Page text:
Part 3: More Serious Questions
What do you think is the major problem with the industry today, and what needs to be done to fix it?
For years the biggest issue has been the lack of talent available to allow for this industry to grow. There are not enough formalized educational programs to allow for the Custom Integration Industry to grow to its potential. There are many reasons for this, but we need more than low voltage programs. There are a lot of challenges that we are faced with that Electricians, Plumbers, Mechanics, etc do not have to deal with due to the amount of programs that are out there.
We need more trade school or vocational college programs that educate on all aspects of what this industry is about and attracts the next group of technology businesses. Business Management, Sales, Marketing, Operations, Manufacturing, etc.. We still seem to play by our own rules and make up a lot along the way. There are a lot of great people and businesses that have come from this approach, but more structure within our industry would solve a lot of today's issues and much of that comes from education and creation of standards and industry best practices.
What makes you believe the CI industry will get healthier and thrive during the next five years? Why?
There are several factors that will lead to the continued growth of this industry. First of them being that this industry is made of hungry entrepreneurs. People with vision, drive, and technical smarts that despite a lot of structure have found ways to build a lot of successful businesses. While the talent pool might be shallow right now, there are a lot of great companies that made it through the recession, came out stronger, and are finding ways to grow and evolve their business. Our industry has the mentality and work ethic to work through adversity and thrive.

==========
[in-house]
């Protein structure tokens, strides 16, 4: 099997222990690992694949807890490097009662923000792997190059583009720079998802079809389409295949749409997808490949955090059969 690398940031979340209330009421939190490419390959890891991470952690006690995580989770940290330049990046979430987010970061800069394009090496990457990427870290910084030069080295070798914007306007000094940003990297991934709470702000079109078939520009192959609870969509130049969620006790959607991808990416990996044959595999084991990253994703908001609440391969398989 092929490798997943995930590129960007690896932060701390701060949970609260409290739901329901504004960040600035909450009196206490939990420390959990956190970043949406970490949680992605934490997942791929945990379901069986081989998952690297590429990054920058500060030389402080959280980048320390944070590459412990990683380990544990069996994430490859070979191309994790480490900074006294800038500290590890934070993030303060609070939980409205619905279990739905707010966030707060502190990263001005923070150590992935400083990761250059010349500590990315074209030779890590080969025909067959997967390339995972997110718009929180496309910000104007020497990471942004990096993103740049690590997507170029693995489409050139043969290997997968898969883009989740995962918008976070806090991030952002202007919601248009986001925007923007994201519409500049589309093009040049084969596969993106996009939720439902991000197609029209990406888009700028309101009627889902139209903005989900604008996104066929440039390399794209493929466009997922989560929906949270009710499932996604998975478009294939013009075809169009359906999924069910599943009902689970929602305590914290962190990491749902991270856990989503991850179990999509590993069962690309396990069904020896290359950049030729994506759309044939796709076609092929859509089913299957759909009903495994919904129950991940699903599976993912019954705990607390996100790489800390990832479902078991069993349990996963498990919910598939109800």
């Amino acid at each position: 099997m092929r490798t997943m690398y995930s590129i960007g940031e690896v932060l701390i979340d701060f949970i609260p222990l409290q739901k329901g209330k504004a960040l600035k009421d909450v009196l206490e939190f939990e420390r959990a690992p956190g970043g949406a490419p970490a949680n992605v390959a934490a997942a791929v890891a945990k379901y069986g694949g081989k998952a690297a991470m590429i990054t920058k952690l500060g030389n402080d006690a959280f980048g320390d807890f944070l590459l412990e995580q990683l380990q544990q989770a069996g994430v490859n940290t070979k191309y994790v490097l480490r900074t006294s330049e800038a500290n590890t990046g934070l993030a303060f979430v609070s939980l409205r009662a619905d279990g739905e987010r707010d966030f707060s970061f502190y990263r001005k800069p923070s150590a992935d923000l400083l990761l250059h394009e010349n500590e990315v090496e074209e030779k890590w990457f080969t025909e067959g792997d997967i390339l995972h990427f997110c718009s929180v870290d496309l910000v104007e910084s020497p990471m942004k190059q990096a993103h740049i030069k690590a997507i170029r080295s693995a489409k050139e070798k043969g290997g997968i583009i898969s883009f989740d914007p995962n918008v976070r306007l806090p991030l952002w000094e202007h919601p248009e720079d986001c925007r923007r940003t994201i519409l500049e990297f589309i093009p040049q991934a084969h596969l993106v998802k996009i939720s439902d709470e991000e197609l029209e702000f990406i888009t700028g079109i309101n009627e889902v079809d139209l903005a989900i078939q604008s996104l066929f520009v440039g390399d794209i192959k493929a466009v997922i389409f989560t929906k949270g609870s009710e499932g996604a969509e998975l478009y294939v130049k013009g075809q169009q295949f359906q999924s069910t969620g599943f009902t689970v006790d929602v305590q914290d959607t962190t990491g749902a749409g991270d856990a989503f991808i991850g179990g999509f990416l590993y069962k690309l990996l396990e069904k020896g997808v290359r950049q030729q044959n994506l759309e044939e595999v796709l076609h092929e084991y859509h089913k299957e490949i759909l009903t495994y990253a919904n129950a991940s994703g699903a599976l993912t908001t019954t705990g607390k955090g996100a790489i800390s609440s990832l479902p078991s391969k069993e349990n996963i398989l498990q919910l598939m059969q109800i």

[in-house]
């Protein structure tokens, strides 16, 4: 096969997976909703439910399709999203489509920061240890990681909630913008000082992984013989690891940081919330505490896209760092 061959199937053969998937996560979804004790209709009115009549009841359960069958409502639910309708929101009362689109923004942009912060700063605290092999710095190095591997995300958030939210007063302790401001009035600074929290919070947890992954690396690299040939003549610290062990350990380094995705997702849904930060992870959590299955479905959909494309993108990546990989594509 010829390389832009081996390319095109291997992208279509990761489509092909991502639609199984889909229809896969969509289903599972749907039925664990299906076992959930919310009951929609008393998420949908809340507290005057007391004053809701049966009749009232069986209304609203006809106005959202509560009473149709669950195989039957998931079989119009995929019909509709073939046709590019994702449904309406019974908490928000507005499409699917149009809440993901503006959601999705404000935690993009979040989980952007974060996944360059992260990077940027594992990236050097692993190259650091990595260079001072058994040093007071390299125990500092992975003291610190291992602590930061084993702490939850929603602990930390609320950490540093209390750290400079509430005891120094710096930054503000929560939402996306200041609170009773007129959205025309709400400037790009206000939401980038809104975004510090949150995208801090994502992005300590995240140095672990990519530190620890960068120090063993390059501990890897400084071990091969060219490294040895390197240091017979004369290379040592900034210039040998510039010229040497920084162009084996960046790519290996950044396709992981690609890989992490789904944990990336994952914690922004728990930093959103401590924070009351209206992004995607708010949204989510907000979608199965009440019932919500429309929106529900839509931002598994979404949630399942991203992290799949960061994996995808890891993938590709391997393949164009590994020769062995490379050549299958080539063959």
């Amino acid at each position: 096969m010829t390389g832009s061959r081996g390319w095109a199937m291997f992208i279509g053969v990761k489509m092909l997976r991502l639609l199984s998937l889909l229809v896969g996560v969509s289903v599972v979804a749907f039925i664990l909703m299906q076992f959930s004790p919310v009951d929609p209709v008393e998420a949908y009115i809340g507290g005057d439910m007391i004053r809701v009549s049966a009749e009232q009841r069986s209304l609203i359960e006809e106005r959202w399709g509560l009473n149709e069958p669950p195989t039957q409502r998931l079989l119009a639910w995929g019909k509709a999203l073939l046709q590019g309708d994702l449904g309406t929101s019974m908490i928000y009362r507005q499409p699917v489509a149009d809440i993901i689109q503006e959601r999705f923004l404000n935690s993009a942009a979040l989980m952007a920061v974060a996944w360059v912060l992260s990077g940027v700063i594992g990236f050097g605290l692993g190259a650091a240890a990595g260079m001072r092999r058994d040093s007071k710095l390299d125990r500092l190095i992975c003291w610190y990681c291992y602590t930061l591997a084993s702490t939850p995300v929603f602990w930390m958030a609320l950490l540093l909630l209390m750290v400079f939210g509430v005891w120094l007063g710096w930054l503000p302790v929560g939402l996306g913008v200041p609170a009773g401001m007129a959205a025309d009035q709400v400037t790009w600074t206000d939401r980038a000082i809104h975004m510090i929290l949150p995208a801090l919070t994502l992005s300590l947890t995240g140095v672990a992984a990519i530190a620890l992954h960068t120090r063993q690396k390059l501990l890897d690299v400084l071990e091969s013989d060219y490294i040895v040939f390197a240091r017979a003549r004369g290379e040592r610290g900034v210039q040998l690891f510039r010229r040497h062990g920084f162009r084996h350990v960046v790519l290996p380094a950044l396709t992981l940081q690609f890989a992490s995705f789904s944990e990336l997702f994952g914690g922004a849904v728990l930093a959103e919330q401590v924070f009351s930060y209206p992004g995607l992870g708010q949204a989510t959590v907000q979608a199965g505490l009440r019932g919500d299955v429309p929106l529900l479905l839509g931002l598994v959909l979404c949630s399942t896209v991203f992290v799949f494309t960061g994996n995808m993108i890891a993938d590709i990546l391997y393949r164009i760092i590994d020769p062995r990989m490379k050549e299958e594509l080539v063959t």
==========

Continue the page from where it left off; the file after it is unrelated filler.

Technology is coming out faster than ever which is great for these entrepreneurial businesses that are used to moving fast and adapting. This new technology is becoming more desired and commonplace, so more people need our expertise. Builders and Developers are starting to include more technology in their projects and they need us because what might seem like a good idea during some smart things research on the internet in the planning phase of a project could be a terrible idea when the project get’s close to trim.
Lastly, there will always be people with lot’s of money who want to spend it on stuff that is nicer than what others have and much of our technology is certainly considered luxury goods. This is the space the CI Industry has performed well in. Although the economic conditions can impact this space, even during the recession there were people spending money on the high-end goods. Less spending, delayed projects and payment, but still spending. The challenges will continue in retail and will impact the mid-market which will shrink a lot in the next 5 years. We should see many more service models come out that are labor driven and less product driven as people want the mass market products but still don’t have the time or understanding to make them work. This model is different from the current entry to mid-market business model and our entrepreneurs will need to evolve to ensure they can have a sustainable business that operates on low product margins and higher labor rates and service plans. This is a business of its own and not part of a more focused premium product integrators business. Big companies such as Amazon, Google, Apple, and Content Providers will be very aggressive in these spaces, but there will still be an opportunity for CI Integrators to differentiate and excel here.